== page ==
Editor’s note: This is the third post in a series about the Content Era. To read the previous post, click here.

You surely haven’t missed the news that these days, just about everyone is in the content game and competing for attention. Did you know, for example, that in 2012, nearly 140,000 new websites appeared online every day? Not only that, last year nine out of ten B2B marketers reported that they expected to produce more content this year than they did last year, a trend that will undoubtedly continue.

As a result of all of this activity, we are bombarded with more content than we could ever begin to consume. And, since a lot of that content is boring, confusing, self-serving, or inarticulate, we have become adept at making instant decisions about what content we’ll consume and what we’ll delete or ignore. In fact, most of us decide whether or not to read an e-mail within a split second based on the subject line, or decide to leave a website within seconds if it isn’t immediately clear that it contains what we want.

As the graphs reflecting growth in content marketing — the process of using content to attract, retain, and engage your customers — trend sharply up, the competition for our attention is increasing. This presents a challenge because your content needs to stand out from all the noise. As Jake Sorofman, research director at Gartner, warned last year, “audiences are inundated by pleas for their attention and consumers no longer respond to anything but the most compelling content.” In view of content’s powerful role in building customer relationships, this should trouble everyone seeking to deploy content to grow their business.

Make your content findable, readable, and engaging

So how can your company rise above the noise? We hear a lot today about usability. Certainly you need to generate content that responds to customers’ real needs, answers their questions with actionable information, and does all that in as short a time as possible. To really stand out, however, your content must be findable, readable, and engaging.

  • Your content won’t get far without readers, so you have to ensure that your content is findable. That means making sure that search engines understand what your content is about by utilizing the right keywords (particularly multi-word phrases known as long-tail keywords) in the appropriate places in your content, such as the headlines, the first sentence or two of the body, and the metadata. By doing so, you’re not only doing readers a favor by making your content more scanable, but also helping yourself by optimizing your content for search engines.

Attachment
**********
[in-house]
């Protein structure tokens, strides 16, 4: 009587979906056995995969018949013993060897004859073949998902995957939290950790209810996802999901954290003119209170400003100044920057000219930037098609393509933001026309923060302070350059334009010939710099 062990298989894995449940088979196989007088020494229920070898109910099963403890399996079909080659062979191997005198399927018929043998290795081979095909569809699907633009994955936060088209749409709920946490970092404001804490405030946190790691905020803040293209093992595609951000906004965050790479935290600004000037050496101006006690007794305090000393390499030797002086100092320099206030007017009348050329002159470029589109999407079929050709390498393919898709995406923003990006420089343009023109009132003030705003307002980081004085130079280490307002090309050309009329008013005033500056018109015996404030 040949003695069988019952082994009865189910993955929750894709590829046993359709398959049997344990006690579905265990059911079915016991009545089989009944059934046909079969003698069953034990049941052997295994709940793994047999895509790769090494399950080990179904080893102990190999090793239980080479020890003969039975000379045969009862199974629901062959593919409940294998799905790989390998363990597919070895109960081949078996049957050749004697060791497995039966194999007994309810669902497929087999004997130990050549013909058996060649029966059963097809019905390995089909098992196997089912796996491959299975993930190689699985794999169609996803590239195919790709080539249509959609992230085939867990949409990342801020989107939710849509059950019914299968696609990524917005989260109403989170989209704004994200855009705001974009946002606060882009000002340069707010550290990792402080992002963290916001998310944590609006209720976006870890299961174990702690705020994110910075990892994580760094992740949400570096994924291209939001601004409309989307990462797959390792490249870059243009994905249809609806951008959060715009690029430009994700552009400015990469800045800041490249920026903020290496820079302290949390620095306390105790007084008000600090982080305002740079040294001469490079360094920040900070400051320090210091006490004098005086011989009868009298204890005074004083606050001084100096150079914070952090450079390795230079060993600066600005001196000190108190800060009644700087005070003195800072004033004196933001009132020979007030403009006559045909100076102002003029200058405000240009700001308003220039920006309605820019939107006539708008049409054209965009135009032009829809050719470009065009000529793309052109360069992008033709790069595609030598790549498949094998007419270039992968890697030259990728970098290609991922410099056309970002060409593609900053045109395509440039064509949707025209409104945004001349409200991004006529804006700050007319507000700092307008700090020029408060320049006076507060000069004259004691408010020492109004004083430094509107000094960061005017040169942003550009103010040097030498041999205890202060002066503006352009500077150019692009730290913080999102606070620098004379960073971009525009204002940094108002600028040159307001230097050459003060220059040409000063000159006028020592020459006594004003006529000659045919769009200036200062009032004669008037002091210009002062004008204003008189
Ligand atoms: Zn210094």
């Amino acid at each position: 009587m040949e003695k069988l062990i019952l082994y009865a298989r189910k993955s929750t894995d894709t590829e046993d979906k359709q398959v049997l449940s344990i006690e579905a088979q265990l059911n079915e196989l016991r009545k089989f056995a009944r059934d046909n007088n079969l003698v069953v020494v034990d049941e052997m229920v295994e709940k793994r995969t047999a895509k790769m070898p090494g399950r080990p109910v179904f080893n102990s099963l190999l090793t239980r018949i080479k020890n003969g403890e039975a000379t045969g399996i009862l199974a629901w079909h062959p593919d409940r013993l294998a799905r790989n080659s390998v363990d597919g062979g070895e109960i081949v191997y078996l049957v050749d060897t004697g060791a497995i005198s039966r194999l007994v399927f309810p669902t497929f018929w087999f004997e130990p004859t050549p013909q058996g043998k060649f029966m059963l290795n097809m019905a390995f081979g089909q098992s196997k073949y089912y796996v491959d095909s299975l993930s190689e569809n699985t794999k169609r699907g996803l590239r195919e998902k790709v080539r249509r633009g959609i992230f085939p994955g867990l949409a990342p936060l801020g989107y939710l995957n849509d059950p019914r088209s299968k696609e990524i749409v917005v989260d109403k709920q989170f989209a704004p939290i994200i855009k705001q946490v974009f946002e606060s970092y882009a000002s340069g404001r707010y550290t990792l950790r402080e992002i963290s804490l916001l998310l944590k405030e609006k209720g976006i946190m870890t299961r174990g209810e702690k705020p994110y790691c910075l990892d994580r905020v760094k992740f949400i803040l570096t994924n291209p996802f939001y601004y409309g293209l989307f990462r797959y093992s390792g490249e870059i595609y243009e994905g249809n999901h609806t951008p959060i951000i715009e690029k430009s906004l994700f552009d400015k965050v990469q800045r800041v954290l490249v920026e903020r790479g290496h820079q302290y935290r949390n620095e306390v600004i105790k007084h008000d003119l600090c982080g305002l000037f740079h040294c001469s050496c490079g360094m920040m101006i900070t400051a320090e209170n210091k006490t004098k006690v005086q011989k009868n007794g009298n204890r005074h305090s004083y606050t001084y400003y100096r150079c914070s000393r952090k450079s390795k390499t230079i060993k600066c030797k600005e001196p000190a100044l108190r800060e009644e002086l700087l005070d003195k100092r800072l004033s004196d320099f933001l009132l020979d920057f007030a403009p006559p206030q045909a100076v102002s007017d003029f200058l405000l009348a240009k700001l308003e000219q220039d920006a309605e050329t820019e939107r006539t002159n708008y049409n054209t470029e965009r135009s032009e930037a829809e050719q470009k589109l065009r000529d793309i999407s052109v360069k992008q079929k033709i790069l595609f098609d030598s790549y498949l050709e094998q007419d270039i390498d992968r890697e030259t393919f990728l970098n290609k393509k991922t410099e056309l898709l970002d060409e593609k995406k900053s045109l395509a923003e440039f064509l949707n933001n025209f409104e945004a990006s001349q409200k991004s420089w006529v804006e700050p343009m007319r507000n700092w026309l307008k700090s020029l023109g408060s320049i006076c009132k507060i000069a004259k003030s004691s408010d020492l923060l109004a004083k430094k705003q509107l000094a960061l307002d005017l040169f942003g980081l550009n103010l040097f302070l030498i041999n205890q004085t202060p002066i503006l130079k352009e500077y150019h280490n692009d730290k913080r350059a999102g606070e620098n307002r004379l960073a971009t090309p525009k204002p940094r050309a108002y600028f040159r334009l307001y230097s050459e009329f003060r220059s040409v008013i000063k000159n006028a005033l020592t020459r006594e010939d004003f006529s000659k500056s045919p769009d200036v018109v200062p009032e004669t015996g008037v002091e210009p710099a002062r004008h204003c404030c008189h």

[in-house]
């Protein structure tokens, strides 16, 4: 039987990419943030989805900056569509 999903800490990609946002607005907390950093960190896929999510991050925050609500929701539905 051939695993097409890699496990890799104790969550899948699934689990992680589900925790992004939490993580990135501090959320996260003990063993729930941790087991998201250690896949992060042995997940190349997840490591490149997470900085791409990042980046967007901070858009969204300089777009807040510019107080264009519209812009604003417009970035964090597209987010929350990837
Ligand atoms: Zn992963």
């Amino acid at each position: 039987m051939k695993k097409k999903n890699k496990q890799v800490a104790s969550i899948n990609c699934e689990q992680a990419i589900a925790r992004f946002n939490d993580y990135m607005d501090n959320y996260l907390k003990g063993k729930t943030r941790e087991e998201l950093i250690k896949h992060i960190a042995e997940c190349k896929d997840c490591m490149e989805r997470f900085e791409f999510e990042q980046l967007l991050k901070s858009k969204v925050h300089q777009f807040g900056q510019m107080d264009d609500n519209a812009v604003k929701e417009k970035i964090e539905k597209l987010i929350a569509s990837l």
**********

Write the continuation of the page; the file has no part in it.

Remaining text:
• Once your readers have found your content, it must be readable. There are several ways to measure content readability, including how concisely it’s written, its scanability, and its objectivity. Online content should be at least 50 percent leaner than its print version. Staying concise also helps readers scan your content, with simple sentences and bite-size chunks of straightforward text to guide their eyes up, down, across, and diagonally. Objectivity reassures readers that your content provides relevant information rather than promoting your brand. All three elements matter. A classic study by John Morkes and Jakob Nielsen discovered that concise writing increased usability by 58 percent; making content scanable improved usability by 47 percent; and delivering objective content improved usability by 27 percent. Taken together, all three resulted in a 124 percent increase in the usability of web content. And, in our view, improving usability leads to higher levels of readership.
  • Finally, you’ll want to engage your readers so that they actually enjoy your content. There are several ways to do this. One is to simply adopt a warm and inviting tone of voice that speaks to your readers rather than at them. Other tactics include posing questions, encouraging and promptly responding to comments, and including visually engaging images.   

Once your company has established clear standards for your content, it’s important to ensure that you apply those standards consistently across all of your content assets. Since it’s your customers, and not you, who control what content they view and when, it’s important to ensure consistency in the tone, language, and overall usability of your content to create a cohesive experience. Content creators should also take note that readers almost always react negatively to jargon, errors in spelling and grammar, inaccuracies, and incomplete information. Attention to detail is key.

Customers expect consistency in content, and often quickly become discouraged when they don’t find it. This reality has led to significant improvements. For example, when Cigna Health Insurance emphasized its user-friendliness for policyholders, the company heard from customers that its explanation-of-benefits documents were hard to understand, which implied that the company did not care about its patients. In response, the company rewrote these documents in plain English.

At the 2013 Best Practices Conference, Microsoft reported that similar feedback persuaded them to re-evaluate content that customers described as too technical, confusing, and cold. They realized poor content not only made it harder for customers to understand the company’s products, it also hurt customers’ opinion of the company itself. For example, Microsoft decided to reword its dialog boxes in Excel with language that is clearer, shorter, and more straightforward.

As content proliferates, overcoming the background din will continue to challenge all of us as we fight for attention in the content era. The challenge is even greater in a global context, as companies do business in multiple markets and multiple languages. My final post in this series will focus on how to stay ahead in the global content race.